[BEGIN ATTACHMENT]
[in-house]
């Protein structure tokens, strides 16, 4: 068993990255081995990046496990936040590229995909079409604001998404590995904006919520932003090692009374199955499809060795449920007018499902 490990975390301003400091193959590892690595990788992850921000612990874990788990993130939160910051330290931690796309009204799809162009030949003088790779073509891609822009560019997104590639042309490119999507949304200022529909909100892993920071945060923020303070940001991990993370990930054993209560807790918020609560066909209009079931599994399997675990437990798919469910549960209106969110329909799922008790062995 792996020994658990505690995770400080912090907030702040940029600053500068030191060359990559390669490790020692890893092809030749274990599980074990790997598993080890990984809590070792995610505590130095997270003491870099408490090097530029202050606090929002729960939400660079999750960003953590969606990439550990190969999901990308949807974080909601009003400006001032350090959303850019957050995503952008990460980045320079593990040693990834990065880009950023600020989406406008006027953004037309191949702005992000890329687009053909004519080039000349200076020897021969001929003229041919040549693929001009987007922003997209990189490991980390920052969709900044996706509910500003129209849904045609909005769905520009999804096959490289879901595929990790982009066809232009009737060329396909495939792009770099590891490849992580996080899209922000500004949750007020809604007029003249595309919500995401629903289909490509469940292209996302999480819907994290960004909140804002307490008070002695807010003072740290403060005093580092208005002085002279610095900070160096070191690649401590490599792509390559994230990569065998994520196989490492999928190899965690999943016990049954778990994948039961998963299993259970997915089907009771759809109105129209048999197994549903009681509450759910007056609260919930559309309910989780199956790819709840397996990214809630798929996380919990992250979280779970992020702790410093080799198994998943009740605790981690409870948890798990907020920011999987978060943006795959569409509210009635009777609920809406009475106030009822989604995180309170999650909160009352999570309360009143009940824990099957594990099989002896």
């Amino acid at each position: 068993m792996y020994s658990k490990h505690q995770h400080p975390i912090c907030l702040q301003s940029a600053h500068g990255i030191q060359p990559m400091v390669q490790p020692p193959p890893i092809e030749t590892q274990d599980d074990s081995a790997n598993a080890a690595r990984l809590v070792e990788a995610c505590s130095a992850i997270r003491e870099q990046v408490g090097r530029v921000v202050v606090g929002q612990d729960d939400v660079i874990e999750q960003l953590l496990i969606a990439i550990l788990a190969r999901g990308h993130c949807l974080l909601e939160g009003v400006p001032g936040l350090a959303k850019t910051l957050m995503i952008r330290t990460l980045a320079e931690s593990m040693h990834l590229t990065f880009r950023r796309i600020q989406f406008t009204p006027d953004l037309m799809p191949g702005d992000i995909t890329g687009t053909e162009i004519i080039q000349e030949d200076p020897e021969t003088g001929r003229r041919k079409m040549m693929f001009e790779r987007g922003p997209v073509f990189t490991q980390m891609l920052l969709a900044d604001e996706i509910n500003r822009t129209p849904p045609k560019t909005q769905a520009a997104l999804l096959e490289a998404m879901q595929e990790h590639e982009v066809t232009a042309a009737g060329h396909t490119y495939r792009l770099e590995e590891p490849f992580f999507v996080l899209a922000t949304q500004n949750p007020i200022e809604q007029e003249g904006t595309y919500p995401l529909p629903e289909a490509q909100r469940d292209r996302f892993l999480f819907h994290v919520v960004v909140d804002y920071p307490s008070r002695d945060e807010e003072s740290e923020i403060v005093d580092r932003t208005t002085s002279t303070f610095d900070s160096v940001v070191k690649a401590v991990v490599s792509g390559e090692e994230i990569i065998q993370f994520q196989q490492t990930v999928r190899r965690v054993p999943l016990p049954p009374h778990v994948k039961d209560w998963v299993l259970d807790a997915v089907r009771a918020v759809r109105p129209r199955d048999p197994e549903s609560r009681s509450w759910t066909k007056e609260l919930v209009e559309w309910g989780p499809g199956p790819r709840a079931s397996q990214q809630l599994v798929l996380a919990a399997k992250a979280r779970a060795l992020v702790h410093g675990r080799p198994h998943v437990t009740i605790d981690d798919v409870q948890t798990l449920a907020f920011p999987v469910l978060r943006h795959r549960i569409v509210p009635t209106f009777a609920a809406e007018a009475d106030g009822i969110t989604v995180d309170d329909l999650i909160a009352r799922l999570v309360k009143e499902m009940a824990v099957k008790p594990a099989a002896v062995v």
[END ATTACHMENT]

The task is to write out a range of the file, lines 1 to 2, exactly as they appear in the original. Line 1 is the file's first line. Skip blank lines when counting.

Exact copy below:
[in-house]
């Protein structure tokens, strides 16, 4: 068993990255081995990046496990936040590229995909079409604001998404590995904006919520932003090692009374199955499809060795449920007018499902 490990975390301003400091193959590892690595990788992850921000612990874990788990993130939160910051330290931690796309009204799809162009030949003088790779073509891609822009560019997104590639042309490119999507949304200022529909909100892993920071945060923020303070940001991990993370990930054993209560807790918020609560066909209009079931599994399997675990437990798919469910549960209106969110329909799922008790062995 792996020994658990505690995770400080912090907030702040940029600053500068030191060359990559390669490790020692890893092809030749274990599980074990790997598993080890990984809590070792995610505590130095997270003491870099408490090097530029202050606090929002729960939400660079999750960003953590969606990439550990190969999901990308949807974080909601009003400006001032350090959303850019957050995503952008990460980045320079593990040693990834990065880009950023600020989406406008006027953004037309191949702005992000890329687009053909004519080039000349200076020897021969001929003229041919040549693929001009987007922003997209990189490991980390920052969709900044996706509910500003129209849904045609909005769905520009999804096959490289879901595929990790982009066809232009009737060329396909495939792009770099590891490849992580996080899209922000500004949750007020809604007029003249595309919500995401629903289909490509469940292209996302999480819907994290960004909140804002307490008070002695807010003072740290403060005093580092208005002085002279610095900070160096070191690649401590490599792509390559994230990569065998994520196989490492999928190899965690999943016990049954778990994948039961998963299993259970997915089907009771759809109105129209048999197994549903009681509450759910007056609260919930559309309910989780199956790819709840397996990214809630798929996380919990992250979280779970992020702790410093080799198994998943009740605790981690409870948890798990907020920011999987978060943006795959569409509210009635009777609920809406009475106030009822989604995180309170999650909160009352999570309360009143009940824990099957594990099989002896």